ESI Coverage Loss by Gender
Exhibit 6 shows that the adverse effects of the pandemic recession fell disproportionately on women. Although women made up 47 percent of prepandemic employment, they accounted for 55 percent of total job losses. But because women were somewhat less likely than men to have health coverage through their own job, and less likely to have family coverage, they and their dependents accounted for slightly more than half of all lost jobs with ESI and potential ESI coverage loss when dependents were included.
Between February and June 2020, the number of unemployed workers increased by 15.9 million. We estimate that about 7.7 million (48%) of these workers lost jobs with ESI. And because 6.9 million dependents were covered by ESI through a job loser, a total of 14.6 million individuals potentially lost ESI as of June because of the pandemic. If all these individuals lost ESI coverage, it would represent an 8 percent reduction in total ESI coverage.
The ESI coverage rate of individuals who lost jobs because of the pandemic (48%) is somewhat less than the ESI coverage rate of workers overall (51%) (Exhibit 4). This is because workers employed in two of the three industries most affected by lockdowns — accommodation and food services, and retail trade — were less likely than average to have ESI coverage (Exhibit 3). Workers in manufacturing — the third industry heavily affected by the lockdowns — were more likely than average to have ESI coverage.
These estimates of lost jobs with ESI and dependents covered by the job losers do not imply that 14.6 million individuals have lost ESI or become uninsured during the pandemic. Rather, they represent an upper-bound estimate of ESI losses because the only available estimate suggests that roughly half of workers who have lost jobs with ESI have been furloughed or temporarily laid off and have continued to be covered by ESI.10 Estimating the number of individuals who have lost ESI because of the COVID-19 recession requires estimates of the number of job losers, the number of job losers with ESI, and the number of job losers with ESI whose coverage was not continued by their employer. Considerable uncertainty surrounds all these estimates.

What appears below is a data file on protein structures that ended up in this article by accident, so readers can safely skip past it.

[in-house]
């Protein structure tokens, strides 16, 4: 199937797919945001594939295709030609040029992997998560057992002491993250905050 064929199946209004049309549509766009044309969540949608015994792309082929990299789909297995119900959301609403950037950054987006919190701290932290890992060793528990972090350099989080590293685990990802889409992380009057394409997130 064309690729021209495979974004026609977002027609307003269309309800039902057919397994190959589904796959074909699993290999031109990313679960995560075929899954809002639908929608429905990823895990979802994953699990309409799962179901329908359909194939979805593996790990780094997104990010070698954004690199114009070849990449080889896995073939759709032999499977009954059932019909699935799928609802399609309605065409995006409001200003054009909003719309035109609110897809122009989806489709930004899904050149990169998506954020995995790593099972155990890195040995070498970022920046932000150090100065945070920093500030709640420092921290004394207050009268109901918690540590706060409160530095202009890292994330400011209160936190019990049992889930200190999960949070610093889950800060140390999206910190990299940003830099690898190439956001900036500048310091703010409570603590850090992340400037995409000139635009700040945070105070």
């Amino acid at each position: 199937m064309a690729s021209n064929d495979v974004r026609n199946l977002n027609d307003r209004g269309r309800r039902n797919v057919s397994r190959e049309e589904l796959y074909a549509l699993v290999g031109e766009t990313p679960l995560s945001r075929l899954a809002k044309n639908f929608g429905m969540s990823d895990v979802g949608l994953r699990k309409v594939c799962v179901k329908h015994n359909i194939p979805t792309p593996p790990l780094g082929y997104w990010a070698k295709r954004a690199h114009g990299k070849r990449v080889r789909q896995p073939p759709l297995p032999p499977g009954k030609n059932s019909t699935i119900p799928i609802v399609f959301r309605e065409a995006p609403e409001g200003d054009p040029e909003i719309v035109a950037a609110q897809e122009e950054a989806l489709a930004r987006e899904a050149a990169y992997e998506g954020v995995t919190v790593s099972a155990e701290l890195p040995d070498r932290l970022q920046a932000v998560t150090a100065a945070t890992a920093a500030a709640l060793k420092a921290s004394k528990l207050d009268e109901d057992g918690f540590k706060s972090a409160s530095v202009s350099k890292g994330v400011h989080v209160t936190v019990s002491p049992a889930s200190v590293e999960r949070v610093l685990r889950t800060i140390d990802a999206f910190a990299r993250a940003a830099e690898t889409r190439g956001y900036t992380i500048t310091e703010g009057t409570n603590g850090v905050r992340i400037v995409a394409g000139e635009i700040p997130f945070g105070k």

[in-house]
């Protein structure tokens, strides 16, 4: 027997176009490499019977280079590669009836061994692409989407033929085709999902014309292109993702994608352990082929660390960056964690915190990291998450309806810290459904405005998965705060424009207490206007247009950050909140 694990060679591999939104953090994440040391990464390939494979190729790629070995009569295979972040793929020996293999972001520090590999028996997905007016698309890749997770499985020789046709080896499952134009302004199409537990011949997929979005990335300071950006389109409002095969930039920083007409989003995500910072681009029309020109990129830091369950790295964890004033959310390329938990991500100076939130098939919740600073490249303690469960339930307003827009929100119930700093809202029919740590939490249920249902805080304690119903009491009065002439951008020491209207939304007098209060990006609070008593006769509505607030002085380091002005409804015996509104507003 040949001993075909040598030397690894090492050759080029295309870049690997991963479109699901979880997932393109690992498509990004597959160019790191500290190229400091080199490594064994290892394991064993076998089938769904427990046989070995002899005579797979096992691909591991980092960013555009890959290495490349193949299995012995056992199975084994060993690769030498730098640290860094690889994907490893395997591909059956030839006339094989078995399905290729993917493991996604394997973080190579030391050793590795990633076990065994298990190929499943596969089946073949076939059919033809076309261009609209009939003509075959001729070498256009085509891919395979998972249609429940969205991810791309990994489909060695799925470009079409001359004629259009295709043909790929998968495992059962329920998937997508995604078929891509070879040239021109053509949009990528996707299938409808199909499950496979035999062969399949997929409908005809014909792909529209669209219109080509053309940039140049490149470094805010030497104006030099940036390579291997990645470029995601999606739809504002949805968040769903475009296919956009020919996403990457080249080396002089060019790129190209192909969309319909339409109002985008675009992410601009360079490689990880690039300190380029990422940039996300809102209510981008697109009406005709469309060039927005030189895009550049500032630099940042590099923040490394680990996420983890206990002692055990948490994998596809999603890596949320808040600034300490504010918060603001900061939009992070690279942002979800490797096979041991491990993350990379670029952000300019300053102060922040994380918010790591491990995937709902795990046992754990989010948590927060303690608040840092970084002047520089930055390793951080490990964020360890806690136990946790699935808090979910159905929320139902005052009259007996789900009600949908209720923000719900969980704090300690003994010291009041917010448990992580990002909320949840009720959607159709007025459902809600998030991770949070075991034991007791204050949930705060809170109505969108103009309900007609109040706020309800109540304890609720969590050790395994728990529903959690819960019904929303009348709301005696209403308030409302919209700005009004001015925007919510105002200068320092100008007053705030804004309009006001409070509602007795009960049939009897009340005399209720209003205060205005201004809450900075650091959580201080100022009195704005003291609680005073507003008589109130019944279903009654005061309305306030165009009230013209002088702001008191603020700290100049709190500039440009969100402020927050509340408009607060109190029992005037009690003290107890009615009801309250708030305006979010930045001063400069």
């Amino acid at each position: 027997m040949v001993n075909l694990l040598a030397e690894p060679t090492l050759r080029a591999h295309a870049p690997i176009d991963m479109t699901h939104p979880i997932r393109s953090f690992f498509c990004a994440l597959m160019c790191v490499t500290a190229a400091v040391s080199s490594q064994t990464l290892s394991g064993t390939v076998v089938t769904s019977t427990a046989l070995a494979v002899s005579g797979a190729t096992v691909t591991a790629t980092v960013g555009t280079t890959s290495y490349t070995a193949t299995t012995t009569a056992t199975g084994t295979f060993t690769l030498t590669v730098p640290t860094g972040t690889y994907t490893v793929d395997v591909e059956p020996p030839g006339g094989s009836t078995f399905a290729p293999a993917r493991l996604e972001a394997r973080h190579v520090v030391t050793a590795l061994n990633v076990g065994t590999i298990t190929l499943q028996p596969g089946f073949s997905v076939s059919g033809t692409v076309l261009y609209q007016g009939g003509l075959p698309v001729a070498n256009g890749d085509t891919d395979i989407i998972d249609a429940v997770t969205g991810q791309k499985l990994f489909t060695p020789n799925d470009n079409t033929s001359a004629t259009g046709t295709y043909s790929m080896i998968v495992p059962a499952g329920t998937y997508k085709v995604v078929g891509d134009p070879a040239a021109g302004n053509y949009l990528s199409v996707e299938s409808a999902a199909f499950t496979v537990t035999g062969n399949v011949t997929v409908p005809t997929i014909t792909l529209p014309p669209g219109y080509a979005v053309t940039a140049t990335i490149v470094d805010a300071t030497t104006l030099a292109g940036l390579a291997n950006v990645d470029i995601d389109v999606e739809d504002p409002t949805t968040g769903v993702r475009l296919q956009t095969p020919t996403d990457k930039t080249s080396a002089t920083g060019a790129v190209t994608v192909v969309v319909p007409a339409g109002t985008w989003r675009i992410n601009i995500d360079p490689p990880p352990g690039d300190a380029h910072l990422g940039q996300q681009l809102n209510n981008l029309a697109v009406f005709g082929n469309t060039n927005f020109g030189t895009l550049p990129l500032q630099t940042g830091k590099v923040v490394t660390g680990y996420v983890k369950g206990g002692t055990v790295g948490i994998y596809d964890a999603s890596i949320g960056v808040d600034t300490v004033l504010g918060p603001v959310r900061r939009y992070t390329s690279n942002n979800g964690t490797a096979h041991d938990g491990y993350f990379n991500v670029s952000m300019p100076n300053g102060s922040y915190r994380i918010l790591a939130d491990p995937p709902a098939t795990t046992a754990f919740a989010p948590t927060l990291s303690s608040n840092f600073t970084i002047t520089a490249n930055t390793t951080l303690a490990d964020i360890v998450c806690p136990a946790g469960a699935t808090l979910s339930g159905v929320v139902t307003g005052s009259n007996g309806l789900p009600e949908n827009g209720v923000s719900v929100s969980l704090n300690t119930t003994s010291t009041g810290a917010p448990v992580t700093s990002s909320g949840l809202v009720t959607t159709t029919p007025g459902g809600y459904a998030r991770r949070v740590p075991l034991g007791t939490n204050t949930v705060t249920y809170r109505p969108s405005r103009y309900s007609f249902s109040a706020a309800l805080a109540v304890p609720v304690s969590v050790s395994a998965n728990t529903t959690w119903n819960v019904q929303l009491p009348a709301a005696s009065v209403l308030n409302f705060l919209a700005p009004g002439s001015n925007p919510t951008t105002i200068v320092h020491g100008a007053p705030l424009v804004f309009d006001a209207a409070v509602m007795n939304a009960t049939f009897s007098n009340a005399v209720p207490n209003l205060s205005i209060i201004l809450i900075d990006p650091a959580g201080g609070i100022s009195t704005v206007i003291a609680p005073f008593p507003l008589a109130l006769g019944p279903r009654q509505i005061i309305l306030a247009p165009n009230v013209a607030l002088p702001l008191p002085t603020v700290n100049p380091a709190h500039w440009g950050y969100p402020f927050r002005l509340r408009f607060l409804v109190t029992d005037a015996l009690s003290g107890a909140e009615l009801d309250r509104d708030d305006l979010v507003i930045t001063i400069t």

Uncertainly also surrounds estimates of the number of individuals who have lost any health insurance coverage as a result of lost ESI. As discussed earlier, an Urban Institute study estimated that roughly a third of those who lose ESI coverage through pandemic-related job loss will become uninsured. We caution, however, about the difficulties in making such estimates.11
As previously discussed, the path from loss of a job with ESI to loss of health insurance is not simple. It follows that the evolution of ESI coverage during the pandemic will be far from straightforward and will depend on many unpredictable circumstances. Only with time will we know how many job losses are ultimately permanent and result in loss of ESI. In the interim, it will be important to monitor key labor market statistics, including the number of workers on furlough or temporary layoff who become permanent job losers, and the number of job losers who have been unemployed for 15 weeks or more and are unlikely to be attached to an employer and covered by ESI.